Israel hits Hamas government buildings, reservists mobilized


Israeli aircraft bombed Hamas government buildings in Gaza on Saturday, including the prime minister's office, after Israel's cabinet authorized the mobilization of up to 75,000 reservists in preparation for a possible ground invasion.

Palestinian militants in Gaza kept up cross-border salvoes, firing a rocket at Israel's biggest city Tel Aviv for the third straight day. Police said it was destroyed in mid-air by an Iron Dome anti-missile battery deployed hours earlier, and no one was injured.

Hamas, the Palestinian Islamist group that runs the Gaza Strip, said Israeli missiles wrecked the office building of Prime Minister Ismail Haniyeh – where he had met on Friday with the Egyptian prime minister – and struck a police headquarters.

In the Israeli Mediterranean port of Ashdod, a rocket ripped into several balconies. Police said five people were hurt.

With Israeli tanks and artillery positioned along the Gaza border and no end in sight to hostilities now in their fourth day, Tunisia's foreign minister travelled to the enclave in a show of Arab solidarity.

Officials in Gaza said 41 Palestinians, nearly half of them civilians including eight children and a pregnant woman, had been killed since Israel began its air strikes. Three Israeli civilians were killed by a rocket on Thursday.

In Cairo, a presidential source said Egyptian President Mohamed Morsi would hold four-way talks with the Qatari emir, the prime minister of Turkey and Hamas chief Khaled Meshaal in the Egyptian capital on Saturday to discuss the Gaza crisis.

Egypt has been working to reinstate calm between Israel and Hamas after an informal ceasefire brokered by Cairo unraveled over the past few weeks. Meshaal, who lives in exile, has already held a round of talks with Egyptian security officials.

Israel uncorked its massive air campaign on Wednesday with the declared goal of deterring Hamas from launching rockets that have plagued its southern communities for years. The salvoes recently intensified, and are now displaying greater range.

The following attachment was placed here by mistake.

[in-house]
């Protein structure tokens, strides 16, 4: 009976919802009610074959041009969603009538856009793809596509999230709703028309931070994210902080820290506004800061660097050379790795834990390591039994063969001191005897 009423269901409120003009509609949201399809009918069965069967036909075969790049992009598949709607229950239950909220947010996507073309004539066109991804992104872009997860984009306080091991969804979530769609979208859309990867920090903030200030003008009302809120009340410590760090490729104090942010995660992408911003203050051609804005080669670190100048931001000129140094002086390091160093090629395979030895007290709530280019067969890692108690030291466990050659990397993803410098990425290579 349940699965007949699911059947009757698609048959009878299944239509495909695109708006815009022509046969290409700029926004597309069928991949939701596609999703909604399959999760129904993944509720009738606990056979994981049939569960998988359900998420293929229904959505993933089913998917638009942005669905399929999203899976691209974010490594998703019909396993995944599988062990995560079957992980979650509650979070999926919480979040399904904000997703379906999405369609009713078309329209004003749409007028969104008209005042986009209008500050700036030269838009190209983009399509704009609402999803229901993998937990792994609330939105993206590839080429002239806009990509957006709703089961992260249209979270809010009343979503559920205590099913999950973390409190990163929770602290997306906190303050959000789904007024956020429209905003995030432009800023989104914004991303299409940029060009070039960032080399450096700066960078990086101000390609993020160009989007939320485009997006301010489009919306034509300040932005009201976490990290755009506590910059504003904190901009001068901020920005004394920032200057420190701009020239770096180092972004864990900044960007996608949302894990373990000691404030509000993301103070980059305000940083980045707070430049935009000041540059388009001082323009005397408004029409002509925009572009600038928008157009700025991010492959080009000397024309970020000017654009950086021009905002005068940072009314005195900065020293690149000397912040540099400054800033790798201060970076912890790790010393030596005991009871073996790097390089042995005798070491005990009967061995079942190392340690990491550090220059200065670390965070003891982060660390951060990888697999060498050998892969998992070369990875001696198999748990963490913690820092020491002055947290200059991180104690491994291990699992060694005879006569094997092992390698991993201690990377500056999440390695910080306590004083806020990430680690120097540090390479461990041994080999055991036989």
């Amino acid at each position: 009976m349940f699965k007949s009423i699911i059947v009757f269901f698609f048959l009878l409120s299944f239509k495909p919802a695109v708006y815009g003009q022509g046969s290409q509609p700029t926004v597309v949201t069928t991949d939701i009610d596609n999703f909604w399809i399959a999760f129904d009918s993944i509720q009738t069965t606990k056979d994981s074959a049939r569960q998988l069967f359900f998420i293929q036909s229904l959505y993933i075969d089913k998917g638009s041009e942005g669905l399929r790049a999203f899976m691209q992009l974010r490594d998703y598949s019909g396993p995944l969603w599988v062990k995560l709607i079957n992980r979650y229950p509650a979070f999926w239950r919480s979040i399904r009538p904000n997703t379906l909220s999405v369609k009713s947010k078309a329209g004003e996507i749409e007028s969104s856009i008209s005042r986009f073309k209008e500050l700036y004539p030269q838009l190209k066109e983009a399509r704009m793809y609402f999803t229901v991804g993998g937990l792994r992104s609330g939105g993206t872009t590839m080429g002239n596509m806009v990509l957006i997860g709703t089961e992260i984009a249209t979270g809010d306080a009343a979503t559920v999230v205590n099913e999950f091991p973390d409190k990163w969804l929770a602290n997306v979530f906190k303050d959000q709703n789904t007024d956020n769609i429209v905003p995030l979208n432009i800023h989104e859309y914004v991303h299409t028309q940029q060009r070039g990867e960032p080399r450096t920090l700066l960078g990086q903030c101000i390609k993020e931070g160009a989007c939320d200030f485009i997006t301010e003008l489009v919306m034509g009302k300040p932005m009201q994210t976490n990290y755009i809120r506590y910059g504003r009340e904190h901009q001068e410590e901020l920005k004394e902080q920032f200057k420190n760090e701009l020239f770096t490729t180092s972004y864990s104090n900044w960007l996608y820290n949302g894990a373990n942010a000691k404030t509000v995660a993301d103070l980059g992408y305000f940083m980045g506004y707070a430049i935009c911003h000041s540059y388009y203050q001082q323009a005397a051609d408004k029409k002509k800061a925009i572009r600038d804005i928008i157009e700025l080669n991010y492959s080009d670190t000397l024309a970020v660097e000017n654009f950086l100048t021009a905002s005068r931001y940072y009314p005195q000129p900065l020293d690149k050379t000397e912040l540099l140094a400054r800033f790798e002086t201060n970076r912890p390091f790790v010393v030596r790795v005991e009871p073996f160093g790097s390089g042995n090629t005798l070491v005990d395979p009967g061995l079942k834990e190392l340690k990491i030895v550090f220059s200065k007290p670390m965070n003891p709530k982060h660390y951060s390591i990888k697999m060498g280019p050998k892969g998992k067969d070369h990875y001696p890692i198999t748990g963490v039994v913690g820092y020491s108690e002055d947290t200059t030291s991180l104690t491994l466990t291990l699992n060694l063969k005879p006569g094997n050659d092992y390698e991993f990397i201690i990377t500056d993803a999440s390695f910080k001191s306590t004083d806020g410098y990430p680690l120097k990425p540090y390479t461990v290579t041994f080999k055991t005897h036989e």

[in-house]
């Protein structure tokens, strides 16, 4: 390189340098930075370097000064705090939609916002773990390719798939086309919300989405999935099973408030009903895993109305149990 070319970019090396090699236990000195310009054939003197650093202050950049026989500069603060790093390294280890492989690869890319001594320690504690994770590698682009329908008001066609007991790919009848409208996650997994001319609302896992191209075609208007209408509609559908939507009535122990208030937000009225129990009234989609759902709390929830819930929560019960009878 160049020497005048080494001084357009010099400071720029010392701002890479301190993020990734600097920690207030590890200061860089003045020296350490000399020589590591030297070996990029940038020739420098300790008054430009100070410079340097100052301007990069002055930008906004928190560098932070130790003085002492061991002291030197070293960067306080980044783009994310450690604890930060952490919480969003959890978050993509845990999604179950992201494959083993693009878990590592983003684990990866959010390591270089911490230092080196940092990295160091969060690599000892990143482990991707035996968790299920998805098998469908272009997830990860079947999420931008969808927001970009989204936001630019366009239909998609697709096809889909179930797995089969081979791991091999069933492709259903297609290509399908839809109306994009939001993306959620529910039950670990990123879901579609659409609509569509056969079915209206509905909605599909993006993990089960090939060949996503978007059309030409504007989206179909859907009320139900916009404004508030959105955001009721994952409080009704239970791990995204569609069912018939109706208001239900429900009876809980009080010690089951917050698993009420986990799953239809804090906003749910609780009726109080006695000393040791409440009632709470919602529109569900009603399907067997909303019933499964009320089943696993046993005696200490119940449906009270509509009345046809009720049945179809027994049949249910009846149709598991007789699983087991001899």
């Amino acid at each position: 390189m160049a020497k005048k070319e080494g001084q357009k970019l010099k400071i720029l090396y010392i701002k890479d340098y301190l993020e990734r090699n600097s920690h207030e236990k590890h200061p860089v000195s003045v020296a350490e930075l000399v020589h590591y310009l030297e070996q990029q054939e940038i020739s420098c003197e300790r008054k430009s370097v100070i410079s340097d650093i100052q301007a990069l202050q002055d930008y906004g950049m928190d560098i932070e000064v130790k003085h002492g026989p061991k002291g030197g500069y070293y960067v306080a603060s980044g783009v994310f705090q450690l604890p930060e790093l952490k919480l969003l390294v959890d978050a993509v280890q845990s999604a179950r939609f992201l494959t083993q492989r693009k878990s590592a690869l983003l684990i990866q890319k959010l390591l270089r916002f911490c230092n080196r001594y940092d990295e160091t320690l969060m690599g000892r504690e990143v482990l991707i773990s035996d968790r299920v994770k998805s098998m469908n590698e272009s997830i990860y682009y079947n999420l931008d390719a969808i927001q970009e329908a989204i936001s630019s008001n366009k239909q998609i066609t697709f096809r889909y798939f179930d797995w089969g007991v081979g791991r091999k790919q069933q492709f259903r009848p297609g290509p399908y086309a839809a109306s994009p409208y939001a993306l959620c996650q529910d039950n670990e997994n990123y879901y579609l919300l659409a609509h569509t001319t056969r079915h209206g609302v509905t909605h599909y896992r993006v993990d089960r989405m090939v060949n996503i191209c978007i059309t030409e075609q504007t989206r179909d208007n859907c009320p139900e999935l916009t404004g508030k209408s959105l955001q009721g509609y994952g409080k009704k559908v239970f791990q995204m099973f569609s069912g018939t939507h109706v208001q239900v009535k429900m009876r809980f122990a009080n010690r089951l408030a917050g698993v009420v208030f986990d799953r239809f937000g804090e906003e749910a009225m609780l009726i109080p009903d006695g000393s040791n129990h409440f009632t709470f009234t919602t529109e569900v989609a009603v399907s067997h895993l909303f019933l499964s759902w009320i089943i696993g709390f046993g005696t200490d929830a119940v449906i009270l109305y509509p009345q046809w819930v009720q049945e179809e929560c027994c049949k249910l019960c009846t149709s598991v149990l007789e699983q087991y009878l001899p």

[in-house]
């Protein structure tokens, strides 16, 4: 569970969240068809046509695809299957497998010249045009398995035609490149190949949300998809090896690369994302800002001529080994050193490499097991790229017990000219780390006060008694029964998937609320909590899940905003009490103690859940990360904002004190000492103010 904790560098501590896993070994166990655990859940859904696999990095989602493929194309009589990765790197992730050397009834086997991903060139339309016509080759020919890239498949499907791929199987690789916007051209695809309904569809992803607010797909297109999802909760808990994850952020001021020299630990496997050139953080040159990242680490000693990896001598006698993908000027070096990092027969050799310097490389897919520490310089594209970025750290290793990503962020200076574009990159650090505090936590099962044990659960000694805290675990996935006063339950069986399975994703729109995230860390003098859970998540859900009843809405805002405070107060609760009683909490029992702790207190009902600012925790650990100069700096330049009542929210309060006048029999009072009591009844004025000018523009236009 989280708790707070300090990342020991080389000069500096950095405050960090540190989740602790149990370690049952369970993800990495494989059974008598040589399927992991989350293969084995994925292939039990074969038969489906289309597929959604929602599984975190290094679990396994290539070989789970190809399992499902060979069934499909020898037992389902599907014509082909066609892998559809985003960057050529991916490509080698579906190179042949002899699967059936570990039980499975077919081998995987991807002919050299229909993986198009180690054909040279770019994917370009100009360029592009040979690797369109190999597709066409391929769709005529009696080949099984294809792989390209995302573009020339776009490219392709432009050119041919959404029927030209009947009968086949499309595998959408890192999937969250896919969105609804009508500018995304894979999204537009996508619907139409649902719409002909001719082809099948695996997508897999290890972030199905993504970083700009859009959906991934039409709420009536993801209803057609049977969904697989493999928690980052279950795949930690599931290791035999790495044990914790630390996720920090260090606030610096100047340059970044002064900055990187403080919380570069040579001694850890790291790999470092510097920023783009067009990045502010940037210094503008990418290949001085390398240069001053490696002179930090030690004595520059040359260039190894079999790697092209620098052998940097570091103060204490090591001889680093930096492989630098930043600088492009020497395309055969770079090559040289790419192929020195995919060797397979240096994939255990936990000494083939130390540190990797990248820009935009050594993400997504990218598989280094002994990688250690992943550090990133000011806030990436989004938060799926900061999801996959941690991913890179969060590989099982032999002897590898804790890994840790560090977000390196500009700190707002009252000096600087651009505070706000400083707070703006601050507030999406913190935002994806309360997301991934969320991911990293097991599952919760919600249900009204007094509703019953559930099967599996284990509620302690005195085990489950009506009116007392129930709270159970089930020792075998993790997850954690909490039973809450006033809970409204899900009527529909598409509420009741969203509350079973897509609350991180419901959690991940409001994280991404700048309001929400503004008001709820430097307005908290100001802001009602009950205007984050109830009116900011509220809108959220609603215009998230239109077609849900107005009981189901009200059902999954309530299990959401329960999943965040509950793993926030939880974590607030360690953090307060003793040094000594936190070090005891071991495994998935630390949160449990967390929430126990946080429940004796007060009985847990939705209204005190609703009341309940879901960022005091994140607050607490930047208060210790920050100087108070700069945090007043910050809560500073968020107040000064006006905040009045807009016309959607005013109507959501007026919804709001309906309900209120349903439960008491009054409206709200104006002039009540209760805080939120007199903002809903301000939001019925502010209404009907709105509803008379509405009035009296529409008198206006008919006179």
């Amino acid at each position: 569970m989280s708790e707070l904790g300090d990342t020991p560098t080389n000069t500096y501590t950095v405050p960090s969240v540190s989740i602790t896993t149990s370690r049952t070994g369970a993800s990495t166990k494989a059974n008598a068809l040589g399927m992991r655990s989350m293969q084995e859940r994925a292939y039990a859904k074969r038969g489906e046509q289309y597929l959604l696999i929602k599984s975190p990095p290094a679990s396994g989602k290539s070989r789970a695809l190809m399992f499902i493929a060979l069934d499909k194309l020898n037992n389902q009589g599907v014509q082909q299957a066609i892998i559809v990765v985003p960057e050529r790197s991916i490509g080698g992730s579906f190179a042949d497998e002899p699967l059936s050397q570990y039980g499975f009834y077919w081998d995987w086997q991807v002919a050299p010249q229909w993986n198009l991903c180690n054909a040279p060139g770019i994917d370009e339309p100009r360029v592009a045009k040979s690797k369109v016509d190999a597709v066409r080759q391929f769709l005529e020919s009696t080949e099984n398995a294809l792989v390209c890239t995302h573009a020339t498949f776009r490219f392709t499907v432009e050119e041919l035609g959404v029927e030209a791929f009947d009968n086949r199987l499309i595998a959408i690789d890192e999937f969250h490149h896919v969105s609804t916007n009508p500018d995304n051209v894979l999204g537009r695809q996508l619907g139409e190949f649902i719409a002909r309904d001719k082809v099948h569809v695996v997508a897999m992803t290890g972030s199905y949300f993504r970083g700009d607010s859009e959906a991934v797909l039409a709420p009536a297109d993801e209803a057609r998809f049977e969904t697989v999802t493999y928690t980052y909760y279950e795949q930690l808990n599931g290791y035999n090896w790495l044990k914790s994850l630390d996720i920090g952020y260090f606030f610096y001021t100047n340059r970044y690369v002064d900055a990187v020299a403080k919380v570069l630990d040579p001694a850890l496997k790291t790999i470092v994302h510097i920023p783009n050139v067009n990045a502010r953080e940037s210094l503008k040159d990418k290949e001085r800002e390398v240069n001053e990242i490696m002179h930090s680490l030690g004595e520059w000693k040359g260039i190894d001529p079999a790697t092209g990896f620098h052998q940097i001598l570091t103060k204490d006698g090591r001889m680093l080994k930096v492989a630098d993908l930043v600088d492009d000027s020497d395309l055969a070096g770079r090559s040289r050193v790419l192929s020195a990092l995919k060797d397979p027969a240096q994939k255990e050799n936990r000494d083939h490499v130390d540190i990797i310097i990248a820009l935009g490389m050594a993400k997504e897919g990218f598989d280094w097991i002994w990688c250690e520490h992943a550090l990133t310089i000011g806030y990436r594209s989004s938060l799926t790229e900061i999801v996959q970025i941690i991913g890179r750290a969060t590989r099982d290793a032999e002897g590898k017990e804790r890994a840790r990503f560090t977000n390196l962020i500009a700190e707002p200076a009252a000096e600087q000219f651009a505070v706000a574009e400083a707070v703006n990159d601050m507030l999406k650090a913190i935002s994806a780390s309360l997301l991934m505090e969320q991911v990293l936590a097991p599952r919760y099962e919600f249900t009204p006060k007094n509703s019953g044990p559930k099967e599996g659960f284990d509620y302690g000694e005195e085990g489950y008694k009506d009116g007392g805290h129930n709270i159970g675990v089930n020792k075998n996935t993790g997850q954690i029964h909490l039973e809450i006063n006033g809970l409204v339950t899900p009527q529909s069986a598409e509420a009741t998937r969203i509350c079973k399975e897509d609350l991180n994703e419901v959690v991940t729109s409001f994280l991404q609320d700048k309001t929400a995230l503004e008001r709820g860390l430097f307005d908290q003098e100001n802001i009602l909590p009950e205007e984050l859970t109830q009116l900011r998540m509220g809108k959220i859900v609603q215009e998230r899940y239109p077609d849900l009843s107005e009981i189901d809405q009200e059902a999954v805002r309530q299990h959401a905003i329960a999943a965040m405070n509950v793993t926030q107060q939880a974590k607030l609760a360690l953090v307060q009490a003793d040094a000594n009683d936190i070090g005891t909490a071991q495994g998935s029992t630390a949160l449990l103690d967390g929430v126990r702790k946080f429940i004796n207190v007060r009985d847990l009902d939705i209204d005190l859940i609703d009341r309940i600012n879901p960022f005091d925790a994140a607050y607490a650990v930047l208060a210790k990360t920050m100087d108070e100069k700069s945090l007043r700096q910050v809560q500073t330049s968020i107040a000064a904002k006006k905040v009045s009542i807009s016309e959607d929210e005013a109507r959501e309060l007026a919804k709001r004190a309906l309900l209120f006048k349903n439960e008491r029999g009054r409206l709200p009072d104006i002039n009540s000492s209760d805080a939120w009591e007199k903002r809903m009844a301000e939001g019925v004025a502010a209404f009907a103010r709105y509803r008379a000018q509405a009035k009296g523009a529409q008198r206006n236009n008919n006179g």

The operation has drawn Western support for what U.S. and European leaders have called Israel's right to self-defense, along with appeals to both sides to avoid civilian casualties.

Hamas, shunned by the West over its refusal to recognize Israel, says its cross-border attacks have come in response to Israeli strikes against Palestinian fighters in Gaza.

“We have not limited ourselves in means or in time,” Israeli Foreign Minister Avigdor Lieberman said on Israel's Channel One television. “We hope that it will end as soon as possible, but that will be only after all the objectives have been achieved.”

Hamas says it is committed to continued confrontation with Israel and is eager not to seem any less resolute than smaller, more radical groups that have emerged in Gaza in recent years.

The Islamist movement has ruled Gaza since 2007. Israel pulled settlers out of Gaza in 2005 but maintains a blockade of the tiny, densely populated coastal territory.

RESERVE TROOP QUOTA DOUBLED

At a late night session on Friday, Israel's cabinet decided to more than double the current reserve troop quota set for the Gaza offensive to 75,000, political sources said.

The move did not necessarily mean all would be called up or that an invasion would follow. Tanks and self-propelled guns were seen near the sandy border zone on Saturday, and around 16,000 reservists have already been summoned to active duty.

The Gaza conflagration has stirred the pot of a Middle East already boiling from two years of Arab revolution and a civil war in Syria that threatens to spread beyond its borders.

U.N. Secretary-General Ban Ki-moon is expected to visit Israel and Egypt next week to push for an end to the fighting in Gaza, U.N. diplomats said on Friday.

Hamas's armed wing claimed responsibility for Saturday's rocket attack on Tel Aviv, saying it had fired a longer-range, Iranian-designed Fajr-5 at the coastal metropolis, some 70 km (43 miles) north of the Gaza Strip.

After air raid sirens sounded, witnesses saw two white plumes rise into the sky over the southern outskirts of Tel Aviv and heard an explosion when the incoming rocket was hit.

The anti-missile battery had been due to take delivery of its fifth Iron Dome battery early next year but it was rushed into service near Tel Aviv after rockets were launched toward the city on Thursday and Friday. Those attacks caused no damage or casualties.

In Jerusalem, targeted by a Palestinian rocket on Friday for the first time in 42 years, there was little outward sign on the Jewish Sabbath that the attack had any impact on the usually placid pace of life in the holy city.

In Gaza, some families abandoned their homes – some of them damaged and others situated near potential Israeli targets – and packed into the houses of friends and relatives.

ISRAEL'S GAZA TARGETS